The Philadelphia Worker’s World Branch confirmed via email on Friday that the Pennsylvania Dept. of Corrections is enforcing a ban on the August 31 issue (pdf) of their socialist newspaper Worker’s World. In a letter to Worker’s World dated September 11, Pennsylvania DOC said that it banned the issue because it “contains articles that call for people to join the fight against white supremacy.” Joe Piette of the Philadelphia Worker’s World Branch explained to me in the email that they believe this reason to be overly broad, and claimed that the DOC is violating the 1st Amendment rights of 300 prisoners. Piette claims that this is the fourth time this year that their publication has been censored.
According to a 2007 article published by legal scholar Emily Chiang (pdf), the Supreme Court clearly laid out that prisoners retain their First Amendment rights during incarceration and that they need to be balanced with the legitimate security needs of prison administrators. So just how threatening are the words published in the Aug. 31 issue of Worker’s World?
Two of the articles on the pages the DOC cites included articles on the justified taking down of the confederate statue in Durham. They also cite page 2, which features an article entitled “AFL-CIO’s Trumka leaves Trump council – He never should have joined!” The DOC seems to be offended by this paragraph: “The bigger question for labor is, of course, the conduct of Trumka. How could he justify taking a seat on this hideous council, knowing all about Trump’s bigoted rhetoric and the presence of open white supremacists in the cabinet?”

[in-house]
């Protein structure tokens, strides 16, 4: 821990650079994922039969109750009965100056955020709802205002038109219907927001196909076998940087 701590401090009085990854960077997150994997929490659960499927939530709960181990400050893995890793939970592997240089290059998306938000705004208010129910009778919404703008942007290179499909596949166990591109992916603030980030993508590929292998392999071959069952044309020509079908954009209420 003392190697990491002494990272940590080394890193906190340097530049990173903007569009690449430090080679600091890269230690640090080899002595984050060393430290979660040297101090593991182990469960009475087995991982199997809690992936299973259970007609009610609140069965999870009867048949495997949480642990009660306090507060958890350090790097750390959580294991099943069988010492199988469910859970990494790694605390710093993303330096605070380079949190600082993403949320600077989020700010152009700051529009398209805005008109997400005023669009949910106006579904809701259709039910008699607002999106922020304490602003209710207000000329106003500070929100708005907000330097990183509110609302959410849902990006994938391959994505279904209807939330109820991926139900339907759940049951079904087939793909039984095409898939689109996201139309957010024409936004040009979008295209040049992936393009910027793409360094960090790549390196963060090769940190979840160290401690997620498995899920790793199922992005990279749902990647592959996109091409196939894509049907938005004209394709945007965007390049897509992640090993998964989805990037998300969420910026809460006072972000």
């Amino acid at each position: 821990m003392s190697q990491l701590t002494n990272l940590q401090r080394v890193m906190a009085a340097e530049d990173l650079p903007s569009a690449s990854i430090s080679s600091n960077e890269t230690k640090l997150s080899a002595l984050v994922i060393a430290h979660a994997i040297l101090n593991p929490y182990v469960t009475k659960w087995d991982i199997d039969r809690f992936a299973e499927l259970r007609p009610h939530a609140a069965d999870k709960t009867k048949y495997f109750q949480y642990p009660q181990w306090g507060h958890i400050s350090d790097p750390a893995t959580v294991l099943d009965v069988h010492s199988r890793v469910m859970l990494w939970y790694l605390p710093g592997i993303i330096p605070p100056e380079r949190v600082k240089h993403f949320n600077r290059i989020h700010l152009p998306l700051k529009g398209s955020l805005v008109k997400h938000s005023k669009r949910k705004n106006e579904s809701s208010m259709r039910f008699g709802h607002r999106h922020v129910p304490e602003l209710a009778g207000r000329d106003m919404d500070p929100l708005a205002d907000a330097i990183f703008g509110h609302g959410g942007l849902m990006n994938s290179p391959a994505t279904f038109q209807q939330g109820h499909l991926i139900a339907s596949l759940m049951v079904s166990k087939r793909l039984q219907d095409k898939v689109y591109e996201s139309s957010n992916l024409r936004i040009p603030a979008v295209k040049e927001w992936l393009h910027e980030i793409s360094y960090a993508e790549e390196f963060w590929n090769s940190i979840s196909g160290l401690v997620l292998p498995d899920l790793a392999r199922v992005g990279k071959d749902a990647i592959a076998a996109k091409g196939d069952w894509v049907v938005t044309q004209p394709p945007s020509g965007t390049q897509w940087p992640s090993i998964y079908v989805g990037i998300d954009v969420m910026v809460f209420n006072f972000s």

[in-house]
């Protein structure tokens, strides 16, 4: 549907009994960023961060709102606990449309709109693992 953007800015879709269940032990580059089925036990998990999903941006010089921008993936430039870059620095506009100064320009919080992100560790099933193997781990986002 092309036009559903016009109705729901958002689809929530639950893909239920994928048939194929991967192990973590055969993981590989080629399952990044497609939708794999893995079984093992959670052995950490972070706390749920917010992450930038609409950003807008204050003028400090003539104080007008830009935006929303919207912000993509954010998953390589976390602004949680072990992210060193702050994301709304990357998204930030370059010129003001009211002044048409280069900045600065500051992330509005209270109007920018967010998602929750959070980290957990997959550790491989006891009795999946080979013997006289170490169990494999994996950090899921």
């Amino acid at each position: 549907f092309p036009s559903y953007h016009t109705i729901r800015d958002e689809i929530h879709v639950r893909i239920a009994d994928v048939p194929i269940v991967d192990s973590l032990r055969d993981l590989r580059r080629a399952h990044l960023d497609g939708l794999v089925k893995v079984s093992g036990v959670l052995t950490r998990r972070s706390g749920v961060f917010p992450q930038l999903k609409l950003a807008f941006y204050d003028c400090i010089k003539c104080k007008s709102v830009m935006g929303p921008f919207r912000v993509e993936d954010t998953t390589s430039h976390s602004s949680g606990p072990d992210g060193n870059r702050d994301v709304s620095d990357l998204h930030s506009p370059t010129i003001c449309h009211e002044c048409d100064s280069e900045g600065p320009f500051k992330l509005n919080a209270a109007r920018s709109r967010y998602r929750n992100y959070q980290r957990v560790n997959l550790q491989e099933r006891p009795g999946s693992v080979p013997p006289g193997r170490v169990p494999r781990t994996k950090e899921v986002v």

There is nothing there that justifies the denial of Workers World into this State’s prisons. The DOC’s action is nothing short of censorship in defense of white supremacy.
The Trumka-Trump article ends by encouraging the “rank and file” to “revive labor’s proud legacy of militant, class-conscious and anti-racist unionism,” which I suspect may have contributed to the ban. However, the use of the word “militant” does not mean the ban can be justified on the basis of being a security risk in prison. The words expressed within the pages of Worker’s World do no more than honor those who we are encouraged to honor every Labor Day, those men and women who struggled for their right to organize against the brutality of their oppressors.
The article on page seven encourages anti-racist activists to learn how to defend themselves from attacks by white supremacists, while the last article cited by the PA DOC pleas with readers to contact the Sheriff of Durham, NC over the arrest of over 40 anti-racist activists on August 14.